A good desk light should provide flexible directional light and also give ambient light to backlight any screen that may be in use. I guess it’s fairly predictable that one of my choices would be the classic Anglepoise light with a design dating back to the 1930’s. When I look at my other choices its also clear that this iconic design has influenced many of my other selections too. There also seems to be a move towards mixing materials more and I am really drawn to wood as a material for lights. Lighting can also be a great opportunity to add an item with age and character which helps bring more personality to a room.

It feels to me that many stores now stock strong ranges of very affordable lights so I have tried to look outside the usual shops where possible for this selection to hopefully highlight something new for you.

 

5 questions to 4 designers.

So the idea is simple, ask 5 questions to 4 designers and see what happens. This idea is something that I have had for a while but also a bit of a new departure for me and my style blog. Usually I work with images more than words on PostLiving but I have been fascinated for a long time about how design and style varies so much between different people. How can style, taste and inspiration differ  so much?

So, at the beginning of this year I decided to ask 3 designers who I admire to answers the same basic questions about design. I also decided to answers the same questions myself and then see what answers came in and publish them on the blog.

I decided to ask Andrew Dunning of APD Interiors, Oliver Heath and Will Taylor of Bright Bazaar. All 3 of these amazing designers have totally different approaches to their craft and were also kind enough to say yes to my idea without hesitation.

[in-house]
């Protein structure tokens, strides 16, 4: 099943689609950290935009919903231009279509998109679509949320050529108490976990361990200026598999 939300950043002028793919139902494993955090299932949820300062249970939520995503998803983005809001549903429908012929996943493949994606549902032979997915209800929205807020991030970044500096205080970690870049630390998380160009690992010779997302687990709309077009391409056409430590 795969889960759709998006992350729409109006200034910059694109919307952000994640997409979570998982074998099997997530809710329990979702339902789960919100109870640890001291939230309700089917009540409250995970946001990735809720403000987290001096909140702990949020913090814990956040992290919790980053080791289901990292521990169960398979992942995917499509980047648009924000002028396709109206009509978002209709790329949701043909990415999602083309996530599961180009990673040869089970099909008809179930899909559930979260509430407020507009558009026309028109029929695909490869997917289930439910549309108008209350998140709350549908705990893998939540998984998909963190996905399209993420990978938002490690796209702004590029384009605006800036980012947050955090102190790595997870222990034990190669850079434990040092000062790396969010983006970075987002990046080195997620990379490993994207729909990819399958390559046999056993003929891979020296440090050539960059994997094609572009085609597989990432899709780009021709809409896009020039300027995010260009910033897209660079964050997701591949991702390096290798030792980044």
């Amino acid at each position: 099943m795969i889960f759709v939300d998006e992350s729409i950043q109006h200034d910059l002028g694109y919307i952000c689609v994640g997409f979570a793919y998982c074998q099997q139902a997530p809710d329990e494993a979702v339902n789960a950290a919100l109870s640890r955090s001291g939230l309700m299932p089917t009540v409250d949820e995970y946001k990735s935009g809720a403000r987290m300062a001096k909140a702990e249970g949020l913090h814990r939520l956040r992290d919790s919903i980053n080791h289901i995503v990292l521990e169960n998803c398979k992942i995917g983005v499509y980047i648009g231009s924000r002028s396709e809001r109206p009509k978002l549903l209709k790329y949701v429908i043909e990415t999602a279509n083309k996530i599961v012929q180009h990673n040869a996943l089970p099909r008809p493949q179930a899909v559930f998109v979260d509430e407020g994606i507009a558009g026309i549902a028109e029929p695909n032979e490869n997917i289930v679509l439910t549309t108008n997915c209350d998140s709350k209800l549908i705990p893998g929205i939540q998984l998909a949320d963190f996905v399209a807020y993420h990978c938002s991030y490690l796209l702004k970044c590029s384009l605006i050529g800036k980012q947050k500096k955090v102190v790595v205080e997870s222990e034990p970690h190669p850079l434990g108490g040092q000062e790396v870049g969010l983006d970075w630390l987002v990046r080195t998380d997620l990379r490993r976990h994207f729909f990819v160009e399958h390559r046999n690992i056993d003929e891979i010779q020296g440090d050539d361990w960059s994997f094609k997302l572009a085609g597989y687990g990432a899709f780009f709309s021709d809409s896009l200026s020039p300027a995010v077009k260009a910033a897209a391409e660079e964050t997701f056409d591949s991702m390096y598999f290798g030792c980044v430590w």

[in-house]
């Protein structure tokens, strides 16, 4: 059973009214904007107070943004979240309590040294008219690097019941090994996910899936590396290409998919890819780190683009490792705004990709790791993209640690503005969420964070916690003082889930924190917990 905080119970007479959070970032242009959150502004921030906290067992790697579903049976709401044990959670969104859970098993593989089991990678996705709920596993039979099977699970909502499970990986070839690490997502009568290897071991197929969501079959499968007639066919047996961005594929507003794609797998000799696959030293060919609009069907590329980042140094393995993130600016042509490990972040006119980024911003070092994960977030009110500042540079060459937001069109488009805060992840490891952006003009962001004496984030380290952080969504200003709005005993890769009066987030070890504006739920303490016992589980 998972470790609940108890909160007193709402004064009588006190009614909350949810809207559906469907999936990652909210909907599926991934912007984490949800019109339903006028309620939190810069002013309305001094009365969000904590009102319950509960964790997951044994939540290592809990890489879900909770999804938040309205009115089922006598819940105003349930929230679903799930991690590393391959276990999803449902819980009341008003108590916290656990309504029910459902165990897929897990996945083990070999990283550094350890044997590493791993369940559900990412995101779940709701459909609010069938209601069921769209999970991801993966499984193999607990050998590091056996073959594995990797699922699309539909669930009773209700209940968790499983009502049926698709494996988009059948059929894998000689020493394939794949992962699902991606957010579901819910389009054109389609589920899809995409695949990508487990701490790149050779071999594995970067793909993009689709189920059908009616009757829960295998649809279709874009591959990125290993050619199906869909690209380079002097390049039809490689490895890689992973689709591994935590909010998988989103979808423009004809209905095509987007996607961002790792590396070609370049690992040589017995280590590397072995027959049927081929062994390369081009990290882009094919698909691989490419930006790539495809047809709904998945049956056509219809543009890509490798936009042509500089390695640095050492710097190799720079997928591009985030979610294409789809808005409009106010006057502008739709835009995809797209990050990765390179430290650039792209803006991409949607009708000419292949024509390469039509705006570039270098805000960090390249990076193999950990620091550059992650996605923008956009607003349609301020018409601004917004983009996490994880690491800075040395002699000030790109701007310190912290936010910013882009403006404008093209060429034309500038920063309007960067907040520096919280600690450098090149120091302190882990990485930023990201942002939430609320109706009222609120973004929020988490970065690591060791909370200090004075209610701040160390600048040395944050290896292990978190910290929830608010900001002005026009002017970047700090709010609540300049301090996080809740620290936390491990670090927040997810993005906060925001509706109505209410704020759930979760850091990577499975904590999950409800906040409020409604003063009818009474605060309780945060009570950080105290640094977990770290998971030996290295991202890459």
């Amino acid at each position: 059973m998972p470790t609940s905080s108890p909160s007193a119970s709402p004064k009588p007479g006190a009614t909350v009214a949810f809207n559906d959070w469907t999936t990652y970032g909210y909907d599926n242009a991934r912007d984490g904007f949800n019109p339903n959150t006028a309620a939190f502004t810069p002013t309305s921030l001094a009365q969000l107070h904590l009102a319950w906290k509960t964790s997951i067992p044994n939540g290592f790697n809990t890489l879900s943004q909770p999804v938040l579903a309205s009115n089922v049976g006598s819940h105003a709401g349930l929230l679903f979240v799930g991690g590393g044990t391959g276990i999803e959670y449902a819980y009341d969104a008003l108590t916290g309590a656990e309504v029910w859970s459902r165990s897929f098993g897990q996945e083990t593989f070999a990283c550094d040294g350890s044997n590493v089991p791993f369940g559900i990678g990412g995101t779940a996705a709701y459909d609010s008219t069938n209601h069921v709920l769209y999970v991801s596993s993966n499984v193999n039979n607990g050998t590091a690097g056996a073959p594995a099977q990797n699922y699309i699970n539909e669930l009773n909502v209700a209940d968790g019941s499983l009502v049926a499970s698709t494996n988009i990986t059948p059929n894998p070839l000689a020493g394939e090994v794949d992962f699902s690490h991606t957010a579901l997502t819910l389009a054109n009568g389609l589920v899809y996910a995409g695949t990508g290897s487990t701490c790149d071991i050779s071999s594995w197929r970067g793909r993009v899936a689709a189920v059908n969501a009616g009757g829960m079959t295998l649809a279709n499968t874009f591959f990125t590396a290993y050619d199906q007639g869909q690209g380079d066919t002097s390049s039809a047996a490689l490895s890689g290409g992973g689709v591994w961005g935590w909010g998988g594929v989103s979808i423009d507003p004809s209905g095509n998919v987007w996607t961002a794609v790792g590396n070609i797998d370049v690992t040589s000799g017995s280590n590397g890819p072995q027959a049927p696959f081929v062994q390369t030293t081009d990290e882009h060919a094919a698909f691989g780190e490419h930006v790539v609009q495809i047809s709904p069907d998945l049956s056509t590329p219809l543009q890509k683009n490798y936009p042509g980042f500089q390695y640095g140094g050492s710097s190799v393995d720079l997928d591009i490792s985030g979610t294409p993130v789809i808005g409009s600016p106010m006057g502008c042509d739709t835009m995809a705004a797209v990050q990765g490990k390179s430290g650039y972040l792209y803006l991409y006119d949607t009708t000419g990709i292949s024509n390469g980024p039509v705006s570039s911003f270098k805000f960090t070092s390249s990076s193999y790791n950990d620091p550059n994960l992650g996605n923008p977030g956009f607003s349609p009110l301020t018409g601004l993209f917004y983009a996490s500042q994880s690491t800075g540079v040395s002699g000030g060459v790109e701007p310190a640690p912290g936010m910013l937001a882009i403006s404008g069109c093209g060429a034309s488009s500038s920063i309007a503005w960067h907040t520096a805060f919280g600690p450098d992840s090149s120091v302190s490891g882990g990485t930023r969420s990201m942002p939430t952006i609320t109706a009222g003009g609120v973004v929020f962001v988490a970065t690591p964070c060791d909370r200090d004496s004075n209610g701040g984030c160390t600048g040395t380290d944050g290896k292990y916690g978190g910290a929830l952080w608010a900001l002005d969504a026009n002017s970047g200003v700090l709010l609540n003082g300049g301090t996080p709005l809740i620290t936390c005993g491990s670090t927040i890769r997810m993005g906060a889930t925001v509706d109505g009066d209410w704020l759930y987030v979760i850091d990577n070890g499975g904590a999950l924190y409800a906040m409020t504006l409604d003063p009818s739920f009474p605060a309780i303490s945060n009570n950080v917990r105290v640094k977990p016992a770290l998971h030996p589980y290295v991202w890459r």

So here we go, 5 questions to 4 designers, well 3 designers and little old me! …..

 

1. Where does your design inspiration come from?

OH.

My design inspiration is most often inspired by nature and natural systems. As a society and due to our urban lifestyles we are drifting away from our connection to nature and the many benefits that come from incorporating it – both physiologically and psychologically. A connection with nature is intrinsic to our health and wellbeing and there are many ways that we can bring its influence into our lives to improve the spaces we inhabit.

WT.

Travel. Immersing myself in a new culture and set of rituals and localised routines helps me to see things from a fresh perspective. A colour combination I hadn’t considered before; a texture or material used in an unexpected way; admiring the way different cultures actually live in their homes – these are all things that inspire me from travel.

AD.

Inspiration for me comes from living a very full diverse life. Every day in London I’m inspired by the changing urban landscape, new building excite me, the street vibe makes me happy. I also find inspiration during weekends by the coast, the crashing of the sea, the colours of the sand. Everyone should really open their eyes more – inspiration is everywhere!

PL.

My design inspiration comes from so many different places but probably the most common is the coast where we live. I have a true passion for the traditional English seaside and everything that goes with it. The coastline looks amazing whether on the coldest day in winter or the hottest day in the summer.

 

2. How would you describe your own style?

OH.

My style is Biophilic design – using humans innate attraction to nature and natural systems as design principles to creating happier and healthier spaces to live and work in. It’s all about maximising natural light, creating views onto nature, using natural materials textures, patterns and colours, but also creating safe spaces to retreat back into.

WT.